My social media community consists of new entrepreneurs in all age groups: tweens, teens, young adults, middle agers and seniors. My most seasoned follower is 90+ years young. She inboxes me a thumb up every now and then. It makes me smile. Whenever I am hosting an event or helping someone to find a reliable resource, as much as possible I pull from my online community because within my network are some of the sharpest, brightest entrepreneurs, creators, and doers. I get to watch how they do business over time so I get to see the reviews, the attitudes, the professionalism or the lack thereof. And, yes, there definitely are levels in my community. This gives me a range of personalities from which to draw resources.
Many of my followers are product gurus, meaning they are subject matter experts (SMEs) on the products or services they provide in the marketplace. However, with the exception of the ones I met in various learning situations, for the most part my social media network members have little to no knowledge of business or do not know what it takes to keep a business afloat. Now wait a minute…before you start to feel some kind of way thinking I’m be overly critical…the statistics bear me out. Depending on which industry their precious product or service follows, the failure rate ranges between fifty and ninety percent. Whoa! Now, this percentage isn’t because everyone has a bad idea nor is it because they have bad products. Most new entrepreneurs go into business without being properly educated in the subject of….”business.”
For this reason, when new entrepreneurs do business with me or contact me to see how to begin doing business, most times, I will offer them basic tips to help them look more polished. Some thank me and use the information to fine tune their approach, but then there are those who become offended. The ones who become offended are probably the ones who will close in 3-5 years because they are too head strong to listen to what me or their customers are telling them.
The “build it and they will come” approach only worked in that movie for Kevin. No one is required to pay you for your business idea. Customers are a privilege and should be treated as such. Therefore, it behooves smart business owners to listen to the advice from people who have been in business longer. Being cocky and impatient with your customers and business peers serves no one and most of all it could derail your wonderful business idea. If trusting the information you receive is an issue, I suggest getting a mentor as soon as possible so you can bounce ideas around.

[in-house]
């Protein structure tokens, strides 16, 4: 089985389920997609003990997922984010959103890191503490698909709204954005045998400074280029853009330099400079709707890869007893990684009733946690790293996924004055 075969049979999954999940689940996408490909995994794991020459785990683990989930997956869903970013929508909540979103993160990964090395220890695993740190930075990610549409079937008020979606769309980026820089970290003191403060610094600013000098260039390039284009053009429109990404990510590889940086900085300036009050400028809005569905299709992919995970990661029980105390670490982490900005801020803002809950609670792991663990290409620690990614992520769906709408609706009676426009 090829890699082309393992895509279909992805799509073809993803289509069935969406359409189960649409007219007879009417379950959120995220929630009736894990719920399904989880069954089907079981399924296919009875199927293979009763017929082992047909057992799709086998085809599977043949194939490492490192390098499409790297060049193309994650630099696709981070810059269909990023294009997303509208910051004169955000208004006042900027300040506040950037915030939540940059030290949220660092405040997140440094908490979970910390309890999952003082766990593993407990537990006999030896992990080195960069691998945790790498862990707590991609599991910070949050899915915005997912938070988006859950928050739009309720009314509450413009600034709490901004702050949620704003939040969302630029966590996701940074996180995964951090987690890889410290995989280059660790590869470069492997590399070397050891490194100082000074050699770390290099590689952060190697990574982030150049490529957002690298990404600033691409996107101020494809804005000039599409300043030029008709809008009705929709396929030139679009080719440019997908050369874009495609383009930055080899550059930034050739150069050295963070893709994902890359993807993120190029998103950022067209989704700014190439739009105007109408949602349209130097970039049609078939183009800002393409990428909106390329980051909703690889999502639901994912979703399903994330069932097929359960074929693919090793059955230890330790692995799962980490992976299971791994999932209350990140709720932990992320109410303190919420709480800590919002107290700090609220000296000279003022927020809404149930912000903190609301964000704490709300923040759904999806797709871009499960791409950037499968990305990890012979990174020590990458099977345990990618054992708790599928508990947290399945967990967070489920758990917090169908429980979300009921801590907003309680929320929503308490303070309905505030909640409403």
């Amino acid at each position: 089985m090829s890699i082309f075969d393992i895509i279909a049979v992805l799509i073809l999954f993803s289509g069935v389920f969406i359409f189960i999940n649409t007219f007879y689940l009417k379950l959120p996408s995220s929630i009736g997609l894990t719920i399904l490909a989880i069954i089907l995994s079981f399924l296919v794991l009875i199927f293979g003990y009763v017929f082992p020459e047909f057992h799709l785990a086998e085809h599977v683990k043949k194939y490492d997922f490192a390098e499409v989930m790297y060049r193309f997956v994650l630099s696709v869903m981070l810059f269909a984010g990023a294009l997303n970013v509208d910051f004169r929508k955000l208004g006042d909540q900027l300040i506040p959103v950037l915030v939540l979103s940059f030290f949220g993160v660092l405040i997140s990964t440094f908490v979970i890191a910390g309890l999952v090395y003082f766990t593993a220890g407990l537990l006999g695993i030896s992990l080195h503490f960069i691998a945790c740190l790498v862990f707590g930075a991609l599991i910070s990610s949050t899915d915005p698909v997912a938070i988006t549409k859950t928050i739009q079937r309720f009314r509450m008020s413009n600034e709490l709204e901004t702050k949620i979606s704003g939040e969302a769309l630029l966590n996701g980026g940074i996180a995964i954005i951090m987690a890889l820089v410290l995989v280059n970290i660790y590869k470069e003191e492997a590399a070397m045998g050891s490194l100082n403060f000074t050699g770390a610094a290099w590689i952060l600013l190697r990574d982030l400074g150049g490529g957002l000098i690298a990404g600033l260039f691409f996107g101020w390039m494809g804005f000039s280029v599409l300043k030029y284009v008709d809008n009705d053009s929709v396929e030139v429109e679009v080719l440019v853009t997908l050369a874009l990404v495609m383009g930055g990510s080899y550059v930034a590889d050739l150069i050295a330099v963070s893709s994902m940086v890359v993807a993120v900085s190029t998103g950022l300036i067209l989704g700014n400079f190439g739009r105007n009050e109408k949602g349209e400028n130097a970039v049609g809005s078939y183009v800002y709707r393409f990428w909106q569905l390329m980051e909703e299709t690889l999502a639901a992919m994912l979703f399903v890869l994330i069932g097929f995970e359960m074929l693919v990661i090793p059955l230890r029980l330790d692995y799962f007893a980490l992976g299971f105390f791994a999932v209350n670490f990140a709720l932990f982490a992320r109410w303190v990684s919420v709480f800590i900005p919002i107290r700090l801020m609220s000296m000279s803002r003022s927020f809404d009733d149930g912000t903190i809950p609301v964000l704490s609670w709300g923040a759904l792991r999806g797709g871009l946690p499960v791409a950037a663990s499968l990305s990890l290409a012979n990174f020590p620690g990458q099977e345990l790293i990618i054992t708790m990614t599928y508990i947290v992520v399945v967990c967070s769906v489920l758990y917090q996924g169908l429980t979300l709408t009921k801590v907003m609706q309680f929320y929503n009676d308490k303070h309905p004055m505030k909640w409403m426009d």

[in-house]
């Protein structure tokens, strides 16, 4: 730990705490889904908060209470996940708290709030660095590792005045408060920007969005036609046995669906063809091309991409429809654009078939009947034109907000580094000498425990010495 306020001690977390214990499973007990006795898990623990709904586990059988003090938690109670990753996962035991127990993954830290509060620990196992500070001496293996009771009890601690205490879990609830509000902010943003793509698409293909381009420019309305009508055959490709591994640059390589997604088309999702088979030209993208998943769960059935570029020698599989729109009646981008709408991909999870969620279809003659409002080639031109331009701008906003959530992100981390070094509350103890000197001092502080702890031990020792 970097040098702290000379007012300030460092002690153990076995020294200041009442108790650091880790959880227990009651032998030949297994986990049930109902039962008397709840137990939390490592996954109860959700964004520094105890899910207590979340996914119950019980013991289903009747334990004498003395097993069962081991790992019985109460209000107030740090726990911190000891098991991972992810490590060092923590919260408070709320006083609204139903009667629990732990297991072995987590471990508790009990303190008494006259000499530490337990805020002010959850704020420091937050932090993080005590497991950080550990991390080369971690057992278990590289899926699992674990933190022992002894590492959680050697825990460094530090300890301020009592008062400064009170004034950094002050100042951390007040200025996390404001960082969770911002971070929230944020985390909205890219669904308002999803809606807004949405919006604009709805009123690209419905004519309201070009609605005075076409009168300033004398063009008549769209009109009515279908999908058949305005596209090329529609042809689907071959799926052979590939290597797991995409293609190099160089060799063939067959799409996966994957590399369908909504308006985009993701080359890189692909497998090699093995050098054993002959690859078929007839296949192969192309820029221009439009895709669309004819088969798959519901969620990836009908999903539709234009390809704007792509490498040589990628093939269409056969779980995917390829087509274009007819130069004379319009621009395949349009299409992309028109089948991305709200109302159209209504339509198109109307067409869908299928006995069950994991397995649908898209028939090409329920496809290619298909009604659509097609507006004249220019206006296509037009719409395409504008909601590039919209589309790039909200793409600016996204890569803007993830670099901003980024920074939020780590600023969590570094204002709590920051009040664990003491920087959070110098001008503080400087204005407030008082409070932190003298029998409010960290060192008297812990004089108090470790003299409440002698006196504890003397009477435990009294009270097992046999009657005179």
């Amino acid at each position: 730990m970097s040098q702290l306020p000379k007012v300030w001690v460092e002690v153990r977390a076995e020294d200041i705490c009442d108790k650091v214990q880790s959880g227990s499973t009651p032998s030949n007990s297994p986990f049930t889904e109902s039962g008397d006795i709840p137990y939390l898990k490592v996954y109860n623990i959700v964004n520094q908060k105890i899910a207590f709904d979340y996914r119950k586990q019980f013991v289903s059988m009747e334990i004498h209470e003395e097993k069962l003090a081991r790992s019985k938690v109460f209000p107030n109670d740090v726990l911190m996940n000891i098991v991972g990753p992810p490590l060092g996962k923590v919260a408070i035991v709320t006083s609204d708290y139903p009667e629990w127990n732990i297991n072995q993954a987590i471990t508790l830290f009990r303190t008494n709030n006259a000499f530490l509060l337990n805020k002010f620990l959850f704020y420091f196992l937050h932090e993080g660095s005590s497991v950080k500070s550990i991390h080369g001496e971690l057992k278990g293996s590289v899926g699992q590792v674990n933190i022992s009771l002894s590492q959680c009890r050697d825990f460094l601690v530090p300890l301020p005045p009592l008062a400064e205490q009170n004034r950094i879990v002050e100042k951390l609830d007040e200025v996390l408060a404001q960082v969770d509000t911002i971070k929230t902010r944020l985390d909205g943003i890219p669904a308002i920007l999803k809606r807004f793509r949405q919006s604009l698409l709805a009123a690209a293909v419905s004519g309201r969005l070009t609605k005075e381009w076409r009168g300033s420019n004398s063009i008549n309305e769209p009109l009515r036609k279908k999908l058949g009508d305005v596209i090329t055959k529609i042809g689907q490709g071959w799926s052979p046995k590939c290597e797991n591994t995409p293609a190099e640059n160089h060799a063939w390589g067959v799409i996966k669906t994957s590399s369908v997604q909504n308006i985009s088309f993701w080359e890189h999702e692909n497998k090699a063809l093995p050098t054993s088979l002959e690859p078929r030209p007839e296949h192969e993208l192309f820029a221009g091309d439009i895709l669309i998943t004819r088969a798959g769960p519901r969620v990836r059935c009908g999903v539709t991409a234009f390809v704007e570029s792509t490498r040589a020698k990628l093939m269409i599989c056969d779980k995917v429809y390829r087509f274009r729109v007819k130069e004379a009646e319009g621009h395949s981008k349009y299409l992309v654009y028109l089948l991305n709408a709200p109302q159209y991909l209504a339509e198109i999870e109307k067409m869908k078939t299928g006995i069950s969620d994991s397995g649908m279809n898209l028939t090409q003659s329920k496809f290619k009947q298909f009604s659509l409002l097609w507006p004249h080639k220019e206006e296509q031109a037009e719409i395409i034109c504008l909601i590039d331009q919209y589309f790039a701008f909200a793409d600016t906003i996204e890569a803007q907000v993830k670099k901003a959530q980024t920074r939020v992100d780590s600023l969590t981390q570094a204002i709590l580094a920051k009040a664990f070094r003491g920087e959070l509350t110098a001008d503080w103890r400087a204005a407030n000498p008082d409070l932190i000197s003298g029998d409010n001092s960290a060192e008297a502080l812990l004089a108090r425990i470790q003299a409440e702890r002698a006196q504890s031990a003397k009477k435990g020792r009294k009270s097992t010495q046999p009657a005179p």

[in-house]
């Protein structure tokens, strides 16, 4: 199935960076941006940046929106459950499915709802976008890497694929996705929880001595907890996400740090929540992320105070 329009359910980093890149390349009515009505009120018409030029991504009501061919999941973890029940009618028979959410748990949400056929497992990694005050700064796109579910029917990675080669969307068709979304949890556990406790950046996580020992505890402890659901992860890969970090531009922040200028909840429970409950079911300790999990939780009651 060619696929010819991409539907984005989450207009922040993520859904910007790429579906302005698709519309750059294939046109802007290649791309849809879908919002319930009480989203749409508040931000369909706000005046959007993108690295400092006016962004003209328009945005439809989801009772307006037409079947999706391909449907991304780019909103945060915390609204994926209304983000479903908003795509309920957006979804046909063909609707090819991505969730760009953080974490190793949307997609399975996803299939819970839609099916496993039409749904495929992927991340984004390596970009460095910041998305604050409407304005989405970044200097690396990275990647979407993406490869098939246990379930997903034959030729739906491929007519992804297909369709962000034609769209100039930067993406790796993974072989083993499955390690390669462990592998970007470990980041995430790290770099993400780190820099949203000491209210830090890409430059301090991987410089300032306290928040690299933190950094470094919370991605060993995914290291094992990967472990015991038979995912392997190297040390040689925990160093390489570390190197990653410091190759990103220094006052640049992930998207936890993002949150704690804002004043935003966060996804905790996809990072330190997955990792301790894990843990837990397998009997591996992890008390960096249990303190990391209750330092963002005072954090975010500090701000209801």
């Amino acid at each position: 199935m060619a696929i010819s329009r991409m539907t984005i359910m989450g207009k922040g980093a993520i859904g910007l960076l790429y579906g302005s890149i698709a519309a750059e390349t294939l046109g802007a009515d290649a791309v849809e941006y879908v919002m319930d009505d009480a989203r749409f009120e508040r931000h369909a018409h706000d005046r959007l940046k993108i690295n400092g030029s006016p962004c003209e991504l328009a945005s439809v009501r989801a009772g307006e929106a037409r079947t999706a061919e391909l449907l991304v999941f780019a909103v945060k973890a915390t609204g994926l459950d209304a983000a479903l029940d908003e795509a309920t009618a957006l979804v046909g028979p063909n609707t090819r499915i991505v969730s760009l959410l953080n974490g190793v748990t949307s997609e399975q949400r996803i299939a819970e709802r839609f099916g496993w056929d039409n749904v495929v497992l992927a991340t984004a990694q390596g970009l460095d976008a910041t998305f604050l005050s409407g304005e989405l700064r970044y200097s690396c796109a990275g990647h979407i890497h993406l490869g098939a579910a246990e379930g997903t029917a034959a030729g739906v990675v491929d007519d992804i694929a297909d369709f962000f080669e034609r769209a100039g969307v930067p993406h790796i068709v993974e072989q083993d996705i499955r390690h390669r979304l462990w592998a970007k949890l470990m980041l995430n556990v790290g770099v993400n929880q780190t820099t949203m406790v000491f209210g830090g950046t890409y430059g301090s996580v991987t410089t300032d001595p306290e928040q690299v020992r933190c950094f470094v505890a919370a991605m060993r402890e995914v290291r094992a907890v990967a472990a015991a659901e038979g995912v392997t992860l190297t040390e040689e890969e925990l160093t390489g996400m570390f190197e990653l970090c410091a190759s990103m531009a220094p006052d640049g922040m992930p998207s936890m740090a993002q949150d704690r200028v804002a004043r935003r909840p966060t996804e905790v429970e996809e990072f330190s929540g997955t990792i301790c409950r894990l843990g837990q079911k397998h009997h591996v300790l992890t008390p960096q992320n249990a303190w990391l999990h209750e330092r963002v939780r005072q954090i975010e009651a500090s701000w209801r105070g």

New entrepreneurs should know as much, if not more, about the financials, marketing, sales, break even points, sales margins, profit margins, target customers, etc., as they do their product. Failure to spend time learning these things is a true recipe for the potential of failure. Find a community business class or take classes offered at a college. The investment will be worth it in the long run and will help the business to become sustainable. The Small Business Administration (www.sba.gov) has free information in person and online. It is the most under used resource in the business community. SCORE (www.score.org) is another invaluable resource that most new business owners fail to utilize.
Regardless of the new entrepreneur’s age, the ears and the ability to use them to perform active listening is paramount in the entrepreneur arena. There is so much to learn that new business owners have no idea how much they really don’t know. The first five years are crucial to their longevity and so it is imperative that they follow the “two ears, one mouth rule” by talking less and listening more. Applying this rule and soaking up all the information they can find to build their business acumen in their industry will help them to become experts and strong competitors. Couple that strength with patience and perseverance and they will be around for the long run. Dear new entrepreneur…your most valuable tools are your ears. Learn to use them well. All the best.
Linda Murray Bullard
Chief Business Strategist